By Tyrone Burke
Photos by Chris Roussakis

I focus on enhancement,
Yet I complete the same cycle.
I want to improve,
But the damage has been done.
So, for me, personally,
Optimism is key.

Leif Harris’s spoken word poem “I am Sam” echoes poignantly through the Carleton Dominion-Chalmers Centre.

Leif Harris speaks at a podium in the sanctuary of the Dominion-Chalmers United Church.

Leif Harris

He is one of eight people who participated in a six-week writing workshop for youth with lived experience of homelessness, and he’s sharing his work at the 2019 Republic of Childhood Youth Forum. It’s the third annual edition of the event staged by the Ottawa International Writers Fest, and this year’s forum celebrated the 30th anniversary of the United Nations Convention on the Rights of the Child.

It was funded with a $50,000 Connection Grant from the Social Sciences and Humanities Research Council.

A hand hold up the Republic of Childhood program in the Carleton Dominion-Chalmers Centre.

Helping Participants Express Themselves

The youth writing workshops were held weekly at the downtown centre, co-sponsored by the Writers Fest and Carleton’s Centre for Urban Youth Research. It aimed to help participants express themselves and better illuminate complex factors that contribute to youth homelessness by amplifying the voices of people who have experienced it.

For his part though, Harris says he has always been an expressive person.

“I didn’t want to focus too much on the negative in my writing,” he says.

“I tried to focus on overcoming it. Focusing on the positives gives you hope.”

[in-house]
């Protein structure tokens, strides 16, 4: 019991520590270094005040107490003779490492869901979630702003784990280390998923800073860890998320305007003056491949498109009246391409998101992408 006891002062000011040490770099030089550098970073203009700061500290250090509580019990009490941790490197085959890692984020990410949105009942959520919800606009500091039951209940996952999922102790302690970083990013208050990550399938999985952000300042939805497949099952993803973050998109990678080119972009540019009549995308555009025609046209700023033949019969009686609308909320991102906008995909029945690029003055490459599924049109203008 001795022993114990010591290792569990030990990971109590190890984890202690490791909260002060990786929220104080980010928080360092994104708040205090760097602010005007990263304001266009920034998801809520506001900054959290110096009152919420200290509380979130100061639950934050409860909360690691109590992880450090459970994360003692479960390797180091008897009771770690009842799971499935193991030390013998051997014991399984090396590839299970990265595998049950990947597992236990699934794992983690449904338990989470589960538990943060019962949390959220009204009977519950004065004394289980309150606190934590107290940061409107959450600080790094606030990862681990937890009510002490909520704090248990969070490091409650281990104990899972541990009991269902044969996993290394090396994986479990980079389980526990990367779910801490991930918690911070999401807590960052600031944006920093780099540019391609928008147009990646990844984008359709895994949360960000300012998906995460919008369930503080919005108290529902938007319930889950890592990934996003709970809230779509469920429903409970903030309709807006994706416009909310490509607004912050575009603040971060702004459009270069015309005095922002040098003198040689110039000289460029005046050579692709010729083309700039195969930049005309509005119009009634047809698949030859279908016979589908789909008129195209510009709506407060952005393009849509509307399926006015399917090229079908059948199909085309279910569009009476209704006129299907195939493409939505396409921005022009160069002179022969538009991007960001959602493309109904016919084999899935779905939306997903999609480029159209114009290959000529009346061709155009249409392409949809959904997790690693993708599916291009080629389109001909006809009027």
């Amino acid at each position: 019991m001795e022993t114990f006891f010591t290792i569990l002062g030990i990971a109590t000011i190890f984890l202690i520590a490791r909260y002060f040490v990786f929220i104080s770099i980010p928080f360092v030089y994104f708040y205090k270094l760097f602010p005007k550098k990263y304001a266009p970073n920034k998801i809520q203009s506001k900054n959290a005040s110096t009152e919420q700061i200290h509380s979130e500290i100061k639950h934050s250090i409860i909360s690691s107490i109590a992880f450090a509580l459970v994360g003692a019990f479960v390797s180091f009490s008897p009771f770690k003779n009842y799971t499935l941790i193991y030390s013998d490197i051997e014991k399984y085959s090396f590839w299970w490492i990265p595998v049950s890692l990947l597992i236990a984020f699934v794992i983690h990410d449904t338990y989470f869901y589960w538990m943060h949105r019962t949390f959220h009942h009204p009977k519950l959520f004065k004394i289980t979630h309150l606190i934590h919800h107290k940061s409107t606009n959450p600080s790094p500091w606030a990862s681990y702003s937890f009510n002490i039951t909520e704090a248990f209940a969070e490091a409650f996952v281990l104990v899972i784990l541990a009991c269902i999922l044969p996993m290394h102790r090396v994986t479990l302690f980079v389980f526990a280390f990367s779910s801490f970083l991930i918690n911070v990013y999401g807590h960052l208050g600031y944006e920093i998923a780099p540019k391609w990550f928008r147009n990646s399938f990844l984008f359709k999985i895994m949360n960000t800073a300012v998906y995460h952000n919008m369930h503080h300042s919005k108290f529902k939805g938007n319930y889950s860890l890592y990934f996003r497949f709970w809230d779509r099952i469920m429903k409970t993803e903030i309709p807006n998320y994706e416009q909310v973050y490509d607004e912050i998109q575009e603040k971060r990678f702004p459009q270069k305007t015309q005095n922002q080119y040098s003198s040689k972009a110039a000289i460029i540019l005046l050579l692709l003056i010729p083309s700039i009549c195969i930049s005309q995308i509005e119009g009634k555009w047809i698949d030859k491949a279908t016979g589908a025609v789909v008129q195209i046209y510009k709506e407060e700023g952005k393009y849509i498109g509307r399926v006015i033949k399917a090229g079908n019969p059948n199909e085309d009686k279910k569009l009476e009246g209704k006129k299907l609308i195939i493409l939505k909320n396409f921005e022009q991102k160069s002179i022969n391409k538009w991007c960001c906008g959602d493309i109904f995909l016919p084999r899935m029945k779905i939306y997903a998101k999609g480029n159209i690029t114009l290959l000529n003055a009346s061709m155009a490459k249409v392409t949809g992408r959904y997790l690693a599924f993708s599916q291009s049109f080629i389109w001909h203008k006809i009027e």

Neil Wilson speaks at the podium at the Carleton Dominion-Chalmers Centre.

Neil Wilson

According to Neil Wilson, that sentiment aligns with one of the program’s principal aims: empowerment. The co-founder of the Republic of Childhood and development director of the Ottawa International Writers Fest, Wilson delivered the workshops with Charlotte Smith, a Carleton master’s student and peer researcher.

“Homeless youth are invisible,” Wilson says.

“You can see that in the streets of any city, including Ottawa. Very often people will walk by and not even look at someone who is panhandling. Or worse, they’ll be harassed by cops or by people who think they are somehow choosing to be homeless. All of the youth who participated in the workshop have been through some really tough times. What we’re trying to do is let them know that their voices are important – and that they are important. We want each individual to feel that they can speak their mind and it will be heard.”

A youth in a striped dress speaks at a podium in the sanctuary of the Dominion-Chalmers United Church.

Writing Workshops for Homeless Youth

Wilson has delivered writing workshops for homeless youth in the past, but for this workshop, he connected with Carleton’s Jacqueline Kennelly, associate professor in the Department of Sociology and Anthropology, and director of the Centre for Urban Youth Research.

Kennelly’s research focuses on youth homelessness and how it happens.

Joseph Mathias, Rae Lynne, Prof. Jacqueline Kennelly, Blanca Leanño, and Holly Petersen sit together on a pew in the Carleton Dominion-Chalmers Centre

From left to right: Joseph Mathias, Rae Lynne, Prof. Jacqueline Kennelly, Blanca Leanño, and Holly Petersen

“There are massive misconceptions about youth homelessness,” says Kennelly.

“That people are just running away and can go back if they want to. That is very far from the reality. Projects like this one shed light on the realities of youth homelessness. How young people come to be in this situation — how terrible it is and what a horrible cost it is to them and to society.

“Having their voices heard and sharing those stories is an important part of that. It’s not the only piece — it has to happen in collaboration with those of us who have positions of privilege, but it is an important part.”

Prof. Jacqueline Kennelly speaks at a podium in the Carleton Dominion-Chalmers Centre.

Wednesday, November 27, 2019 in ,
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